The latest USDA-National Agricultural Statistics Service Crop Progress and Condition report for Kansas on August 6th classified 53% of the corn crop as ‘good’ or ‘excellent’ condition. Overall, 31% of Kansas’ corn is mature with 4% harvested.


The weather conditions experienced from late July to end of August are critical for corn as related to the grain-filling rate and determining final grain weight. In the month of August temperature and precipitation have split across the state, with cooler-than-normal conditions in the south central and southeast, while warmer conditions have dominated in the west. Most of the state had below-normal precipitation, despite isolated pockets of heaver precipitation.


In recent years, a common question from producers around the state, relates to the dry down rate for corn when approaching the end of the season. Based on previous information, the average dry down rate depends on the weather, primarily temperature and moisture conditions – but it might range from 1% in late August to less than 0.5% per day in October.


The weather outlook in early September calls for an increased chance of cooler-than-normal temperatures with chances for below-normal precipitation for all but the southeastern corner of the state.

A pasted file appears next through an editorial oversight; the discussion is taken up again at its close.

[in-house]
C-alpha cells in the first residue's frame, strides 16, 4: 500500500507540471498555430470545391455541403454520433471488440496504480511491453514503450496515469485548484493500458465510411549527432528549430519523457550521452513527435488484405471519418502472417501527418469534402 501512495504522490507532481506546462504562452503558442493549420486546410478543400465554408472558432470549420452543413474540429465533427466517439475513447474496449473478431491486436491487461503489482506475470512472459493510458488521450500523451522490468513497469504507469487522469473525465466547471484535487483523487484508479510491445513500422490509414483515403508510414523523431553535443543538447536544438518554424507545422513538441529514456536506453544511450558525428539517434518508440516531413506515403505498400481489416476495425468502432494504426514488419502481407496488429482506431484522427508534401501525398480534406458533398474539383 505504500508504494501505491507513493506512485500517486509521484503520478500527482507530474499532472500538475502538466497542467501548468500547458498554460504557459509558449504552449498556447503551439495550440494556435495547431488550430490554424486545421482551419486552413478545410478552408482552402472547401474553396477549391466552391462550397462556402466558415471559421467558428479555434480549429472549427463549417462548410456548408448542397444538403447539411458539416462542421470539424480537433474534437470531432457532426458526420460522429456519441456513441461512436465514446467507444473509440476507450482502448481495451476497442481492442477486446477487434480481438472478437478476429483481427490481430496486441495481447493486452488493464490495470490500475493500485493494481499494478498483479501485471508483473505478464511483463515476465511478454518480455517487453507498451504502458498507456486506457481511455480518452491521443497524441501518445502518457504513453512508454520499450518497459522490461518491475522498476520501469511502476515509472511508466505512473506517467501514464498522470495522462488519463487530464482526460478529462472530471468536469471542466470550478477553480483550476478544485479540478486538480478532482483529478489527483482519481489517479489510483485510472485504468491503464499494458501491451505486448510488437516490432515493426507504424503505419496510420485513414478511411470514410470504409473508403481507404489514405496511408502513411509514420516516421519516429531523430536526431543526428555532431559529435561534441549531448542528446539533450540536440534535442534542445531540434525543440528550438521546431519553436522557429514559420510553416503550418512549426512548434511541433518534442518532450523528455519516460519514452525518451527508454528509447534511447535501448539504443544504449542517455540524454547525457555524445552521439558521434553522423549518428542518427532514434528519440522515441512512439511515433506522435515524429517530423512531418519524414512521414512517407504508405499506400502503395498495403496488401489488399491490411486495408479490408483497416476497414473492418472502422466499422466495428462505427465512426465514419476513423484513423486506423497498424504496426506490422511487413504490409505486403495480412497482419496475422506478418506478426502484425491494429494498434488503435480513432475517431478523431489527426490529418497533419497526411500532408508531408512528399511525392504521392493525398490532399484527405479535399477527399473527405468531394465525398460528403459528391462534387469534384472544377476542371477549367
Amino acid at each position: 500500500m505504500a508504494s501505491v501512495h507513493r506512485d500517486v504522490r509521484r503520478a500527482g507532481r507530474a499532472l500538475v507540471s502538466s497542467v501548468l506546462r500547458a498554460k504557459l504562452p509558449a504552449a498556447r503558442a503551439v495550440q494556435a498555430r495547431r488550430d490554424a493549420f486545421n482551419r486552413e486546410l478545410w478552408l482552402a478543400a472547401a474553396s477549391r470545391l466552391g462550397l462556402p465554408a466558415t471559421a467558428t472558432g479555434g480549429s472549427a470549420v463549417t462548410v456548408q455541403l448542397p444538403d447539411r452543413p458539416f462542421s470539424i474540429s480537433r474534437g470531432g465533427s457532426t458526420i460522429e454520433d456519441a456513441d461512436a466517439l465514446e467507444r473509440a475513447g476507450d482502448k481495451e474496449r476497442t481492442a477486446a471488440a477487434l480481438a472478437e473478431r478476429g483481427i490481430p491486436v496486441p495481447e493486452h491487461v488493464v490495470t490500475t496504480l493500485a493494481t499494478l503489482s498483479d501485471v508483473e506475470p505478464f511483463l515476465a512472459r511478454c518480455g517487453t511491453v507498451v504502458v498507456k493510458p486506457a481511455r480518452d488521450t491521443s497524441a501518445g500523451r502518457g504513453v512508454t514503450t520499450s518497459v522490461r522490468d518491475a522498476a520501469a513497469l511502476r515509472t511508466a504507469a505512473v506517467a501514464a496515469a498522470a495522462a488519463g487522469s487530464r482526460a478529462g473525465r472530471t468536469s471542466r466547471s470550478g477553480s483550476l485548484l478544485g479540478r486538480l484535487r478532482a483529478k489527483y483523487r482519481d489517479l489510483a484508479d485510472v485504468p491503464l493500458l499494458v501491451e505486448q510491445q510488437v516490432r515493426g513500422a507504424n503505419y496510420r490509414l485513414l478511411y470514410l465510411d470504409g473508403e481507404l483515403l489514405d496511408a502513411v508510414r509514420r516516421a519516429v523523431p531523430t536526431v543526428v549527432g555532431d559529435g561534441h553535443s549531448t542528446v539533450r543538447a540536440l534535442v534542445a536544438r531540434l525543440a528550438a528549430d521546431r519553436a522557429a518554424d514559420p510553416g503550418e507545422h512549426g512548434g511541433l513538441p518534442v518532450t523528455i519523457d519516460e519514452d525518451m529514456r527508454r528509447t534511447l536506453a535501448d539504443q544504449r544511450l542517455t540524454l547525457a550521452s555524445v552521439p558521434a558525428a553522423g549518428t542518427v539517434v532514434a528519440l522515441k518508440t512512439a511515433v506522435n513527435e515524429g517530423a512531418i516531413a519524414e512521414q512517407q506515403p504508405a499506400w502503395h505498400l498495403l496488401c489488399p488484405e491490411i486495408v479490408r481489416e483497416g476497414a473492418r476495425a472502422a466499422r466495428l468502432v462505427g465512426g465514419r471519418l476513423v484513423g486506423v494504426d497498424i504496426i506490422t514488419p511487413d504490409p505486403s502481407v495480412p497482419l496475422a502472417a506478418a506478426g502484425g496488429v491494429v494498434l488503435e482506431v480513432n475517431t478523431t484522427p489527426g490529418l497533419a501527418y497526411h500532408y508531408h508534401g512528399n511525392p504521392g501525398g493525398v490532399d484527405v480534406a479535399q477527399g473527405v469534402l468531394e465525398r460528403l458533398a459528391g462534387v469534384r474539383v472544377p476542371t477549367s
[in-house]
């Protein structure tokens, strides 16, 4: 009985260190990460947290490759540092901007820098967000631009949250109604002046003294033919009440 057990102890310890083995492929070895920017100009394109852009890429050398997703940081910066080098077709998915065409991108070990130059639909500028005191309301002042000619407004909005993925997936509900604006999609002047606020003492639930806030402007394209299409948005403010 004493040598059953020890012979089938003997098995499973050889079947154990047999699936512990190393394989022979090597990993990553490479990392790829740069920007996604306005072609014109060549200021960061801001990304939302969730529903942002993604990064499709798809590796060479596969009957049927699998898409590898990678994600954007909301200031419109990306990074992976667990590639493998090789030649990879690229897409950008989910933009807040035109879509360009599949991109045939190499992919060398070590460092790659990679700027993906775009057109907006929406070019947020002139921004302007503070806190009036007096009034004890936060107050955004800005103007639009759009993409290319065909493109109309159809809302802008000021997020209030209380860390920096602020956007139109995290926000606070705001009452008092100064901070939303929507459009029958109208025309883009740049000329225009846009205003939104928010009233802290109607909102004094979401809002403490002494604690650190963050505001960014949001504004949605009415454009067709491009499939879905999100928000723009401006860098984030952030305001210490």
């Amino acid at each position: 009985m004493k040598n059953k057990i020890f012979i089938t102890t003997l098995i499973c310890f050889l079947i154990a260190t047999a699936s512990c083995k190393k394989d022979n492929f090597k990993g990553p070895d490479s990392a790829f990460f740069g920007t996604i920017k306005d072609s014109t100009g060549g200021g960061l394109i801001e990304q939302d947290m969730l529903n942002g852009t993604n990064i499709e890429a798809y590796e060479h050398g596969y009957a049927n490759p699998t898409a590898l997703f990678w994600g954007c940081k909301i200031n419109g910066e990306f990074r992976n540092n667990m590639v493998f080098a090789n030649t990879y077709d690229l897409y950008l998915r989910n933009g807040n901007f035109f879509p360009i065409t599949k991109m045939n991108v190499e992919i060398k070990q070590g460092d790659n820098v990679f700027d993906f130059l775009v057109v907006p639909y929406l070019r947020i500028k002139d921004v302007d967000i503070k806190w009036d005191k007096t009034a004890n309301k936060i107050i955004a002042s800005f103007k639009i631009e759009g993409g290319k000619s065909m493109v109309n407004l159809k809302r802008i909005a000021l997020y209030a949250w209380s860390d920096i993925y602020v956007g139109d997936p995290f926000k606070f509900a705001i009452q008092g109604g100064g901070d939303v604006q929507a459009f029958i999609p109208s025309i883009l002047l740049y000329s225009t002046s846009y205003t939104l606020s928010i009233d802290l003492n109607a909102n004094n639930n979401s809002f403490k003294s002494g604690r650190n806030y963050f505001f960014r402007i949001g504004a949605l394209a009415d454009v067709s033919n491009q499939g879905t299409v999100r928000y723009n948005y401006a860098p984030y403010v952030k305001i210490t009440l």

Grain water loss occurs at different rates but with two distinct phases: 1) before "black layer" or maturity, and 2) after black layer.


To properly address questions from many producers on the rate of dry down, a study by K-State Research & Extension agronomy is underway to investigate the grain dry down rate from the moment of "black layer" until commercial harvest grain moisture was reached. For the conditions experienced in 2017 and 2018 seasons (from late August until mid-September), the overall dry down rate was around 1% per day (from 36-35% to 15-17% grain moisture) – taking an overall period between 18-to-21 days.


*Note: It is desired to reach harvest with 15.5% grain moisture to maximize the final grain volume to be sold, thus the importance of timing harvest with the right grain moisture content.


The dry down process can be delayed by: Low temperatures, high humidity, and high grain moisture content at black layer (38-40%).


It is expected that the dry down rate will decrease to

Stacy Campbell is an Agriculture and Natural Resources agent in the Cottonwood District for K-State Research and Extension. He is at scampbel@ksu.edu or 785-628-9430.